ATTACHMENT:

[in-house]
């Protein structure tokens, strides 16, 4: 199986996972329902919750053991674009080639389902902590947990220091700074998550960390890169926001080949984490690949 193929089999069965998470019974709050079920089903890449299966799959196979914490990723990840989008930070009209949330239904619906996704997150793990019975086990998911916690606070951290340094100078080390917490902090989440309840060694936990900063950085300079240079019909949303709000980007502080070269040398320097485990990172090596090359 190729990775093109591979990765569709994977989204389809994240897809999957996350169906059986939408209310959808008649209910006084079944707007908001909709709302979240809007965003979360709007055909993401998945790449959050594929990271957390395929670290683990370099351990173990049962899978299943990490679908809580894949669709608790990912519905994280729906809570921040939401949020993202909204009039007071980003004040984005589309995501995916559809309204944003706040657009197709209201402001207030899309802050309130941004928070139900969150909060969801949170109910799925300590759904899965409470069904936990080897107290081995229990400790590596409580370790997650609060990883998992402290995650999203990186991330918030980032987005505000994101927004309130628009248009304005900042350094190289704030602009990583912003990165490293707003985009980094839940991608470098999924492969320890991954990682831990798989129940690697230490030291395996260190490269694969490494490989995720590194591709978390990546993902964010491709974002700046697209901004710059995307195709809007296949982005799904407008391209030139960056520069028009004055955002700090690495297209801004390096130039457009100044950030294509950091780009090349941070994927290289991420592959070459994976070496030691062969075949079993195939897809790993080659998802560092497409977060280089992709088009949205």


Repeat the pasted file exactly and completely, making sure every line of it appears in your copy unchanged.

[in-house]
């Protein structure tokens, strides 16, 4: 199986996972329902919750053991674009080639389902902590947990220091700074998550960390890169926001080949984490690949 193929089999069965998470019974709050079920089903890449299966799959196979914490990723990840989008930070009209949330239904619906996704997150793990019975086990998911916690606070951290340094100078080390917490902090989440309840060694936990900063950085300079240079019909949303709000980007502080070269040398320097485990990172090596090359 190729990775093109591979990765569709994977989204389809994240897809999957996350169906059986939408209310959808008649209910006084079944707007908001909709709302979240809007965003979360709007055909993401998945790449959050594929990271957390395929670290683990370099351990173990049962899978299943990490679908809580894949669709608790990912519905994280729906809570921040939401949020993202909204009039007071980003004040984005589309995501995916559809309204944003706040657009197709209201402001207030899309802050309130941004928070139900969150909060969801949170109910799925300590759904899965409470069904936990080897107290081995229990400790590596409580370790997650609060990883998992402290995650999203990186991330918030980032987005505000994101927004309130628009248009304005900042350094190289704030602009990583912003990165490293707003985009980094839940991608470098999924492969320890991954990682831990798989129940690697230490030291395996260190490269694969490494490989995720590194591709978390990546993902964010491709974002700046697209901004710059995307195709809007296949982005799904407008391209030139960056520069028009004055955002700090690495297209801004390096130039457009100044950030294509950091780009090349941070994927290289991420592959070459994976070496030691062969075949079993195939897809790993080659998802560092497409977060280089992709088009949205």